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Fig 3. Increasing competition localization increases genetic drift.

A) Experimental design for the simulations. B) The variation in frequency of the physiologically-identical genotypes, as a function of ζ. The points are means, averaged across replicates, of the standard deviation of the final genotype frequency. These means were normalized by dividing by the maximum standard deviation. The error bars are standard error. The horizontal error bars are standard error of the mean of ζ, due to different founder locations causing different (see Materials and Methods).

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Finally, we examined how competition localization might affect the rate of selection in an environment without genetic drift. We setup simulations in which founder cells were arranged in a grid with equal inter-colony spacing which removed the stochastic effects of variable Voronoi polygon areas. The ‘center’ cell was a mutant with a 10% growth rate advantage (Fig 4A). We ran simulations along a gradient of ζ by varying the natural length scale only (i.e. not also randomizing founder locations to vary ), and measured the increase in frequency of the mutant after resources were exhausted. The mutant had a smaller increase in frequency, and therefore was selected for less strongly, when ζ was larger (Fig 4B).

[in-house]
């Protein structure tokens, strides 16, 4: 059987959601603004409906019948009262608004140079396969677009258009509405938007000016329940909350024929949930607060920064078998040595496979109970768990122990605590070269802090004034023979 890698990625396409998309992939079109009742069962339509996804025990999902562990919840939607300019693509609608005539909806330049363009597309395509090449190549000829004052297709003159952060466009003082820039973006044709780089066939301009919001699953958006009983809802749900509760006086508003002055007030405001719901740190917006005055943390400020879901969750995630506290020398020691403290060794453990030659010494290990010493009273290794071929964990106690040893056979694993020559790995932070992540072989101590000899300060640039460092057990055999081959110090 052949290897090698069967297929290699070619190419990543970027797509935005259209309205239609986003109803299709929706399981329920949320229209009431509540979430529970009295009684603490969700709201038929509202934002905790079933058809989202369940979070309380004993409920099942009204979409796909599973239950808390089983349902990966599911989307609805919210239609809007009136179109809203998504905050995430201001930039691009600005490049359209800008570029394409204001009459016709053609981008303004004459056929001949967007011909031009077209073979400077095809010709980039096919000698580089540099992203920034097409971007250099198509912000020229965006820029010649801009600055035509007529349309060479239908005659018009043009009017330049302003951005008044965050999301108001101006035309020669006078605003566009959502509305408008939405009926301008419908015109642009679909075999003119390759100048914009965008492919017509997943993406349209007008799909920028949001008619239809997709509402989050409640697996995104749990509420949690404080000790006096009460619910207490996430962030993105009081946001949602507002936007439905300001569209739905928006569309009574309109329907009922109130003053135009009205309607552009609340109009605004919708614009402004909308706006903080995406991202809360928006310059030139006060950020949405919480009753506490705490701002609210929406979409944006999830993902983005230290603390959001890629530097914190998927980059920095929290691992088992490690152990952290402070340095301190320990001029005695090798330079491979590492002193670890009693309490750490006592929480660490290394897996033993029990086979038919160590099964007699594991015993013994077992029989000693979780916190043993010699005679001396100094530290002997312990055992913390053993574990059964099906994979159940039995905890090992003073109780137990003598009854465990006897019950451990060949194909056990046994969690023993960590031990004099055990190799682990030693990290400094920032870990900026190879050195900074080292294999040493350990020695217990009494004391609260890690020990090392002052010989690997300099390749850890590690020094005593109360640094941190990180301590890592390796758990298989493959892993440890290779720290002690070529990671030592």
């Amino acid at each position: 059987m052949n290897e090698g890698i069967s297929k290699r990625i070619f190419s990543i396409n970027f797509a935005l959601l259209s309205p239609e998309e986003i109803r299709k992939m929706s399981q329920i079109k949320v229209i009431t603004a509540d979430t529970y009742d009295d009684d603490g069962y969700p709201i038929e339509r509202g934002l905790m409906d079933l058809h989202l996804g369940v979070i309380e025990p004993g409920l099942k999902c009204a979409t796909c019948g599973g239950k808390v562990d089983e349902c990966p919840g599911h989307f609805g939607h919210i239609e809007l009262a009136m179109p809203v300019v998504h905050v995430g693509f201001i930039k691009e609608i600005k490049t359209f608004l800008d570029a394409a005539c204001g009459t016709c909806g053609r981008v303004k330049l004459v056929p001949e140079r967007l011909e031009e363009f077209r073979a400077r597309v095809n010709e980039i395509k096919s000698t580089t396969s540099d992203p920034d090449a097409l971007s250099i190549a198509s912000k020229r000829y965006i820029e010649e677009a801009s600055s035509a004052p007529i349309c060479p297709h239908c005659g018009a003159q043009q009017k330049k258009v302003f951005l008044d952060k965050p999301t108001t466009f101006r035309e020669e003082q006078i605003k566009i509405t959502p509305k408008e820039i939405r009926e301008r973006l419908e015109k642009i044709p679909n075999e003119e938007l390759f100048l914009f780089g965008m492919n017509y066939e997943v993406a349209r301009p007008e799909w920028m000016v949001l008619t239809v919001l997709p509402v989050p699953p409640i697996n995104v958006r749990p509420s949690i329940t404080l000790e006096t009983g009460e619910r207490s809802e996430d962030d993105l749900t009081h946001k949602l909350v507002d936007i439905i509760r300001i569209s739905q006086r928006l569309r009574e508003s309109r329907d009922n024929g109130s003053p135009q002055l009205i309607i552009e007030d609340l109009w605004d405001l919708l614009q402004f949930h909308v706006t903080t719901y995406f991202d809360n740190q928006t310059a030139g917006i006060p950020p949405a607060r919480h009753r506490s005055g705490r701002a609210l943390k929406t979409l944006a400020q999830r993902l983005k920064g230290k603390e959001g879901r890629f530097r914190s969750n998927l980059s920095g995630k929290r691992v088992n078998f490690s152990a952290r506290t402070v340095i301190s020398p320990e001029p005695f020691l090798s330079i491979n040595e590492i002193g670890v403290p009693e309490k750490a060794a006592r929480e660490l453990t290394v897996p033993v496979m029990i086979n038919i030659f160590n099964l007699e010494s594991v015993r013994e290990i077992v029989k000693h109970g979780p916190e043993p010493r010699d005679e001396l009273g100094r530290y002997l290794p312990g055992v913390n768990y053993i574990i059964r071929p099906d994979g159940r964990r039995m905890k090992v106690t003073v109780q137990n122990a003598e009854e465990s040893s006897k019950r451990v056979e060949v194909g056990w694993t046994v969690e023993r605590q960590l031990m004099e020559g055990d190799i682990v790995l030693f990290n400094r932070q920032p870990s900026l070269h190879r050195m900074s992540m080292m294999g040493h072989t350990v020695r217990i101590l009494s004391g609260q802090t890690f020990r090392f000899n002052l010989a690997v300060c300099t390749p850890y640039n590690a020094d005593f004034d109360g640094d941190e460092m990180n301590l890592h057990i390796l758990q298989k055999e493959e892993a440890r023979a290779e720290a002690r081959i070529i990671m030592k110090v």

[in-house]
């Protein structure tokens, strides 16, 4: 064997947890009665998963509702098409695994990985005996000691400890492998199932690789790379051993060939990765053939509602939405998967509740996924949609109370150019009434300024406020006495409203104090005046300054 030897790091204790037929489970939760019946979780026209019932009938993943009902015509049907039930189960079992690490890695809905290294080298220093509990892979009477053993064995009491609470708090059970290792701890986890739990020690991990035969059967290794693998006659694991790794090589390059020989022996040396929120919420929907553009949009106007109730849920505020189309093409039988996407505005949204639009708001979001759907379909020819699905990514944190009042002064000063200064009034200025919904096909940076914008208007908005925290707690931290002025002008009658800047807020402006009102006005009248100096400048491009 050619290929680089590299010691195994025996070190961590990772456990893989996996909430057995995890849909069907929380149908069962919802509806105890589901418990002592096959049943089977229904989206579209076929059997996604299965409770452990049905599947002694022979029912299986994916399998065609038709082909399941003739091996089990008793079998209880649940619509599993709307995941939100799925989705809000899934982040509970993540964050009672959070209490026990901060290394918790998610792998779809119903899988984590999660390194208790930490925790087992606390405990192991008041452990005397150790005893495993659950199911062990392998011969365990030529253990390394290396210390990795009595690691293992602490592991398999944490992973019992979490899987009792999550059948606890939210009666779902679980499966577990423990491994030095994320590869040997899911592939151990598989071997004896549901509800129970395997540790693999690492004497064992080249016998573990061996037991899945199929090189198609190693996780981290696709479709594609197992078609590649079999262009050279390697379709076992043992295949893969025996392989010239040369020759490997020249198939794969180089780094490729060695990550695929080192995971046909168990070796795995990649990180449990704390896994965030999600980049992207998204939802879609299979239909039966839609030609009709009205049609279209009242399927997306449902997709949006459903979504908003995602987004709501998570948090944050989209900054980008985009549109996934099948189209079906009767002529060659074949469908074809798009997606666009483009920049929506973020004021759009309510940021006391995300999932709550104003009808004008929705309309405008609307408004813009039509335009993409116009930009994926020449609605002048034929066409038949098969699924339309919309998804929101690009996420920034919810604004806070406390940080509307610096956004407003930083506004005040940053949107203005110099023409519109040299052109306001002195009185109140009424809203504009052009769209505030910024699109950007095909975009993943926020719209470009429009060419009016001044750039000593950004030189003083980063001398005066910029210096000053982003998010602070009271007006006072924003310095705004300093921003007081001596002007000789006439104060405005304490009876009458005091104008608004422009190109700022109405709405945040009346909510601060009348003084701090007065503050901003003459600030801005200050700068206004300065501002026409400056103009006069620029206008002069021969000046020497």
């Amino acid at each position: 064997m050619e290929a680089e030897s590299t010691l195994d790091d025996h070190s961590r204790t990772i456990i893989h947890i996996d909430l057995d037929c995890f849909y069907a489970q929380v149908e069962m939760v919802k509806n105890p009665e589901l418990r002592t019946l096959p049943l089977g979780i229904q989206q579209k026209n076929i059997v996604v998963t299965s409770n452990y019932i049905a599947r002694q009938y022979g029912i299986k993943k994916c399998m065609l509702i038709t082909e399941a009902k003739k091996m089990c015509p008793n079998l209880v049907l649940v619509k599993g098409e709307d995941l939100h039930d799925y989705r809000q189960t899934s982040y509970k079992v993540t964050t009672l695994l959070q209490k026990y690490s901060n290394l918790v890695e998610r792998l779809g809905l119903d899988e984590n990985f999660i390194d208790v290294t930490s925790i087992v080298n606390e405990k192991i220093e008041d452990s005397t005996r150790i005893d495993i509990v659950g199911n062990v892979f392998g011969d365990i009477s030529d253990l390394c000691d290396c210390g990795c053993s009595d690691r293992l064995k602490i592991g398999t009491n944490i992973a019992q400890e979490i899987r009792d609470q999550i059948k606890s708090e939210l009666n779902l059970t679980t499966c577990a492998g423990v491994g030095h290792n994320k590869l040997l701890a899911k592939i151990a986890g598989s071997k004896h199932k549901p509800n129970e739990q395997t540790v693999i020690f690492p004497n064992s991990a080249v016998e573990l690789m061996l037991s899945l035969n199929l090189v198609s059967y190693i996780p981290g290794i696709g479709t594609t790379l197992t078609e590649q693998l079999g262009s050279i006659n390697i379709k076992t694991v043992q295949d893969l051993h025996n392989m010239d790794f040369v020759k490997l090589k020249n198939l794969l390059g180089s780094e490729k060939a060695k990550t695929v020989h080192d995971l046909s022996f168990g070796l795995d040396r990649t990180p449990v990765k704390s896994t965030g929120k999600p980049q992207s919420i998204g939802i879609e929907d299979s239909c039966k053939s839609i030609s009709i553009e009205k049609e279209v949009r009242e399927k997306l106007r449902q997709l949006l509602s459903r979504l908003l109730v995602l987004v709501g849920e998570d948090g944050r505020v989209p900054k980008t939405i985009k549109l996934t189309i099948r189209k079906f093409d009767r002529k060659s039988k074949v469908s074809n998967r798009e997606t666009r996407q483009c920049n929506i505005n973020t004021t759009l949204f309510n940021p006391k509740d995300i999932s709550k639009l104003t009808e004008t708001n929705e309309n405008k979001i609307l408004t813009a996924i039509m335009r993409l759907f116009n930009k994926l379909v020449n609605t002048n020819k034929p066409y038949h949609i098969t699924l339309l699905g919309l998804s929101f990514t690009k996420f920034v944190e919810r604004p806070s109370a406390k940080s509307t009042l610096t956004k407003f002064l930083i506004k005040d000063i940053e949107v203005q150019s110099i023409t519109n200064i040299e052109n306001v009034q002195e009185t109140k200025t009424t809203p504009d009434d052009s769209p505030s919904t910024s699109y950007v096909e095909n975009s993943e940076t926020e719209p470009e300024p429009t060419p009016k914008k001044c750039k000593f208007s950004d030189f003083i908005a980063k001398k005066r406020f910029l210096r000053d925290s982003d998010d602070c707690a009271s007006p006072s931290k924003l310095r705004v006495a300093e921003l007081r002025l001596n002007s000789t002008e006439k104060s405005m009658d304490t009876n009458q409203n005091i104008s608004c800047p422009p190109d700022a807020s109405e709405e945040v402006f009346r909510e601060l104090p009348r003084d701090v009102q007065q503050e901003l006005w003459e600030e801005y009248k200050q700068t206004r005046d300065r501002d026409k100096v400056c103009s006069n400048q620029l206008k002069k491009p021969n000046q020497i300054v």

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Fig 4. Selection decreases when growth rates are higher in a spatially-structured environment.

A) Simulation design with a faster growing mutant (green) in the midst of evenly spaced ancestors. In these simulations, ζ increased only by increasing the natural length scale, which is equivalent to increasing growth rate (μ1). B) The absolute increase in frequency of the mutant genotype as a function of ζ.

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Discussion

We showed that higher ancestral growth rates diminish the rate of invasion of a proportionally-faster-growing mutant. The reason for this is that higher basal growth rates cause cells in a spatially-structured environment to compete more locally. The increased competition localization slows selective adaptation generally, because an invading mutant can only preempt resources from neighbors and not more distant competitors. The increased competition localization also increases genetic drift because the size of one’s founding territory becomes a more important determinant of how many offspring a founder will have. Taken together, our results suggest that through evolutionary time increasing growth rate will have progressively diminishing fitness benefits, possibly leading to selection for phenotypes other than growth rate.